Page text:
What happened at Columbine High School in Colorado was a fucking disgrace. You all probably know the details by now... anti-social kids, fell in with wrong crowd, murder-suicide climax, blah blah blah, so I won't get into that.
Furthermore, I'm not gonna get into how the more conservative elements of our society are placing the blame on violent movies, TV shows, video games and music. What I do want to touch base on is the more complex mental issues that drive some kids to tune out of their socio-academic world. I, by the way, happened to be one of them.
Many people out there can relate to what I've been through. From kindergarten on, my feelings got hurt too easily; thus, I was an easy target for ridicule and taunting during my earlier school years, something I do not look back fondly on at all. And I saw enough school-life movies to know that shit would only get worse in high school.
Gym class, especially, would be paralyzing for me, since I knew how guys would get in the locker room with the practical jokes and taunts aimed at my inferior body. And I'd have to get naked and shower with them, too. Fortunately, where I lived, there was a way out of that: the local community college offered high school P.E. credit for enrolling in summer joint-credit courses. So instead of sharing a locker room with high-school dickheads, I learned weight training and racquetball with mature adults. That's right... racquetball. Did I mention this was 1987, by the way? But I digress.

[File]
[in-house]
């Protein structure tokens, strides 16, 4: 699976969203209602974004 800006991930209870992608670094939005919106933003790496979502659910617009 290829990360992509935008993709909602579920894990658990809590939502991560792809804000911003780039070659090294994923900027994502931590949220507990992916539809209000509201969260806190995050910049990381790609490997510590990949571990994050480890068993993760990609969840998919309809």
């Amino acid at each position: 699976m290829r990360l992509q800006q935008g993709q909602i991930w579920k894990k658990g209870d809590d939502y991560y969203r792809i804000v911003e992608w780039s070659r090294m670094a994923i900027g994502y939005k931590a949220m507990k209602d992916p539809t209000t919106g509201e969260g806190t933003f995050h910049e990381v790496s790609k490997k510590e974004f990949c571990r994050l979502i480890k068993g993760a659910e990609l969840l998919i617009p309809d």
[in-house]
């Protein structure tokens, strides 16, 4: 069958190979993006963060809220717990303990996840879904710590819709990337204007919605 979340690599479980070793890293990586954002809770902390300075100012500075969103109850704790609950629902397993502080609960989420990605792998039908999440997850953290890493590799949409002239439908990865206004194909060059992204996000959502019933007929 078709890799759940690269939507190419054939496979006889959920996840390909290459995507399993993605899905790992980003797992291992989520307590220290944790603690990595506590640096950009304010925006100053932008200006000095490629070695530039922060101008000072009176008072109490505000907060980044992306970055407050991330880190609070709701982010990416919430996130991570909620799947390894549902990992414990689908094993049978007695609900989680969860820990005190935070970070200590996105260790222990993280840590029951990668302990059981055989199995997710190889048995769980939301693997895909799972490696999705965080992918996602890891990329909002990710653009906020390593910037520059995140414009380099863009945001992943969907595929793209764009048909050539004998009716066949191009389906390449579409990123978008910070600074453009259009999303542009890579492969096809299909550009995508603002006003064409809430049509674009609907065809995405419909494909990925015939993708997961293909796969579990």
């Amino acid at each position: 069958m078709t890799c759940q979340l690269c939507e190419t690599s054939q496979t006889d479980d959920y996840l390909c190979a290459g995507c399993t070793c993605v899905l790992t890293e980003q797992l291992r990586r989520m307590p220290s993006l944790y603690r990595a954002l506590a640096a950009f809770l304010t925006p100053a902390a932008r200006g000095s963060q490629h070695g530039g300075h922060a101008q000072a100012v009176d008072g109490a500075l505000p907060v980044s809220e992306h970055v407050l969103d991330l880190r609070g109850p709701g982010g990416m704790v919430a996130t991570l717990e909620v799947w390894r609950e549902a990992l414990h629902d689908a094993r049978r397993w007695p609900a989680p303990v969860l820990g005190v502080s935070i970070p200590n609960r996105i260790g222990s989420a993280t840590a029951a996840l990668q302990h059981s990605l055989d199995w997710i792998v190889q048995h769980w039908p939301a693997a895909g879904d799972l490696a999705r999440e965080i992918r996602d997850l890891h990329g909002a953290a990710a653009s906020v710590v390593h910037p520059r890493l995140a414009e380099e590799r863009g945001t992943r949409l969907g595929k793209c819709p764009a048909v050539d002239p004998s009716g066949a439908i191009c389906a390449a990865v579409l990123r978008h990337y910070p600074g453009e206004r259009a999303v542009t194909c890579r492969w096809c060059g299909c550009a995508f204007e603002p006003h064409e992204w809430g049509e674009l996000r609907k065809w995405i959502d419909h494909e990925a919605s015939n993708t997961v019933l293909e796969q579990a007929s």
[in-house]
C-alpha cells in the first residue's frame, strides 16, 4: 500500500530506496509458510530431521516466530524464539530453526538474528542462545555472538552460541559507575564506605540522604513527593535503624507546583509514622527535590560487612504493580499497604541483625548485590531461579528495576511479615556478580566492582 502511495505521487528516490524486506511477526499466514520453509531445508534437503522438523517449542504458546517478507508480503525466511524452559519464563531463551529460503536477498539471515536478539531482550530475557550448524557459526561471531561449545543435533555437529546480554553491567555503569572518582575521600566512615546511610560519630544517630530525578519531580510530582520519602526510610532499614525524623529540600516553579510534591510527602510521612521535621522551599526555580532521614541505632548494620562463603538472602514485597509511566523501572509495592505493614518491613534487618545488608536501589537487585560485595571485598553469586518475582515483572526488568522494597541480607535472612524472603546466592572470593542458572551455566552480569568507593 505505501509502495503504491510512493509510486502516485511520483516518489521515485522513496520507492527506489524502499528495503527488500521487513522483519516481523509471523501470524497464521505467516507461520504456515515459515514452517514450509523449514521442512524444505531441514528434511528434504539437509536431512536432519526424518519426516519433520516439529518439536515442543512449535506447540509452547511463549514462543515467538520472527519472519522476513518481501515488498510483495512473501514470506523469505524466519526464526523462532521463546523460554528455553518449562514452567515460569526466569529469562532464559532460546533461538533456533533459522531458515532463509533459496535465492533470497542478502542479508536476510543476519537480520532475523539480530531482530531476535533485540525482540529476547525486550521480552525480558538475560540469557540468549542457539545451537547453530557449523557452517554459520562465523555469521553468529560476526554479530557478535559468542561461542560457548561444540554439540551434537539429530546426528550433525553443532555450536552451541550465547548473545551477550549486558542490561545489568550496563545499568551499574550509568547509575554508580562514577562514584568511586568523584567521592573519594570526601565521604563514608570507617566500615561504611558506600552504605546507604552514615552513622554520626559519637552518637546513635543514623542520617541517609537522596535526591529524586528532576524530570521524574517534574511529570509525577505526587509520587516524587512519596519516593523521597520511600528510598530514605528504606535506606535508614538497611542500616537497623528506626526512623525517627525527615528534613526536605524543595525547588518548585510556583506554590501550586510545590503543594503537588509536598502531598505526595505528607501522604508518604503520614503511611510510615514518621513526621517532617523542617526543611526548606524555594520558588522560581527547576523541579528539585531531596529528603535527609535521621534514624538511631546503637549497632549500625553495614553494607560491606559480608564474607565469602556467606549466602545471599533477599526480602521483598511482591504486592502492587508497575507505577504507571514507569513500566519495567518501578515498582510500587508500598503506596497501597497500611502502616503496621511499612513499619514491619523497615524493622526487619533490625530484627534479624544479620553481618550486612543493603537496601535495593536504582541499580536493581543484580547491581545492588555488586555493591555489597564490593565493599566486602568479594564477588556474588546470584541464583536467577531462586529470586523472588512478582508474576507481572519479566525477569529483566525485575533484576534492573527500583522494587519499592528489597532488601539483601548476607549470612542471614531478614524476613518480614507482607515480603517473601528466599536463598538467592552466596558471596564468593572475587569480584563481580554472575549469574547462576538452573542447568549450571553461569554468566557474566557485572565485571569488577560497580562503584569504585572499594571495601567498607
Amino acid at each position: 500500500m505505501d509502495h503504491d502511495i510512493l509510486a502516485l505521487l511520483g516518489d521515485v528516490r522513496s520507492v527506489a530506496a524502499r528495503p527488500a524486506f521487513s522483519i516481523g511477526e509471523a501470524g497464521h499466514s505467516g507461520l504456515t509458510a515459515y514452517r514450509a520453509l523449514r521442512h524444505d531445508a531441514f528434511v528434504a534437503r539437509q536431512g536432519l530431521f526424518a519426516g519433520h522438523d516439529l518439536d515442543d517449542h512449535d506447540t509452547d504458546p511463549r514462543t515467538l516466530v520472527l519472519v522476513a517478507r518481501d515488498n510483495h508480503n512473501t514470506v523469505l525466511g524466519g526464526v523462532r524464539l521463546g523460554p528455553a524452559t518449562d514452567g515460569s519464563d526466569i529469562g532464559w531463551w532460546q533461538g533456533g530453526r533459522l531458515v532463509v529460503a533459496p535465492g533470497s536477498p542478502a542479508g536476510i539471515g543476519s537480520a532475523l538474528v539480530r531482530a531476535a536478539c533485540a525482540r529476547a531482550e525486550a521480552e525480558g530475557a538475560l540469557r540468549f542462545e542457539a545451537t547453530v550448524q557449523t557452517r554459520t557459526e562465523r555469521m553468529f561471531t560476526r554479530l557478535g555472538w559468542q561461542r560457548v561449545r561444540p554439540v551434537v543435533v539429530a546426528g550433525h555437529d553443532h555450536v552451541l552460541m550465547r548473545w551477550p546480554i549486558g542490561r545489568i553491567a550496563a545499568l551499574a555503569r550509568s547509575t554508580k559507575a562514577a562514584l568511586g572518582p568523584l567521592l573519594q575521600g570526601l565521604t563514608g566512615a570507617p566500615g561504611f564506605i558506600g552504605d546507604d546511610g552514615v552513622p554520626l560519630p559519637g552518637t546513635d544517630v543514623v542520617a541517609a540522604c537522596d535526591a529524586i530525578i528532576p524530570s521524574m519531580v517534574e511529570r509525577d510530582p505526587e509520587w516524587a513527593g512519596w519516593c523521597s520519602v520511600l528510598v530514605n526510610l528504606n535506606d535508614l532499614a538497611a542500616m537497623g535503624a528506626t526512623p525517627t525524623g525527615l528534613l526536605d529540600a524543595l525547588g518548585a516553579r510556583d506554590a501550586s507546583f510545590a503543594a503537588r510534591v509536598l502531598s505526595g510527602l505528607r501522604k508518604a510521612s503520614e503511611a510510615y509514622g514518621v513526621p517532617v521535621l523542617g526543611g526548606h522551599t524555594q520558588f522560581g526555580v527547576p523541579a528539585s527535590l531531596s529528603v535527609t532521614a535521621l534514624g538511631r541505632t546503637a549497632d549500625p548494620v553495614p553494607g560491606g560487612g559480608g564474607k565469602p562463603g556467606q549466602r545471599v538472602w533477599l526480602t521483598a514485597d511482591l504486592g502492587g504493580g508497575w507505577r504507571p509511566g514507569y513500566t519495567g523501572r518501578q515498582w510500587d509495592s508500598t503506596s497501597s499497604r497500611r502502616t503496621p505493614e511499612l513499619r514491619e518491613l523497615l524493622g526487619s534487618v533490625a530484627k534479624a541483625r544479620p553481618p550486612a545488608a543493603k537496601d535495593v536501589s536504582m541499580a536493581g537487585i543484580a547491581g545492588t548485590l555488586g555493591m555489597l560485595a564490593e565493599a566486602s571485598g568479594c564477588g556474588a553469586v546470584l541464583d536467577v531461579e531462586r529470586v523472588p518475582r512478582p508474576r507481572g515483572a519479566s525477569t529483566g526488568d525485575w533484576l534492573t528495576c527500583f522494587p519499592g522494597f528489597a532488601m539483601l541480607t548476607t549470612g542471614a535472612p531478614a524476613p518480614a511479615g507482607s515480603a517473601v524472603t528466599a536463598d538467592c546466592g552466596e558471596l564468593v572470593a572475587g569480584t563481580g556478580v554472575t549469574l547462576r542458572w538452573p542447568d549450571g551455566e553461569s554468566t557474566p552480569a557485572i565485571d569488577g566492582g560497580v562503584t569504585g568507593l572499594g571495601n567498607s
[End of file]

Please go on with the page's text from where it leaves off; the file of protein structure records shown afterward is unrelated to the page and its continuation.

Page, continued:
I was terrified of ending up like the hapless dork who always got beat up or kicked around. I sure as hell didn't want to be remembered for that. So I partially withdrew from the social environment. I was scared to death of getting embarrassed or humiliated again. I still suck at carrying on a conversation. At times I can't think of the words to say. It's not shyness... it's worse. Fear. Fear of saying the wrong thing. Fear of sounding like an incoherent dickweed. Fear that bad rumors will start spreading about me again because of something I said.
Basically, I was a fucked-up kid.
Now, when the inevitable reunion comes along, people there won't have many memories of Thomas Overbeck. Maybe the weirdo in 8th grade who thought up a few raps or dressed in loud clothing (I still have one of those fat 1985 shoelaces colored black and day-glo yellow in a checkerboard pattern). Maybe the guy who liked to draw, and drew cartoons for many people. But mostly, someone that didn't participate a lot, that despite near-perfect attendance, didn't show up that much at school. The way I chose to live my life from 1983 to 1990 is something I have to live with now. And old habits die hard.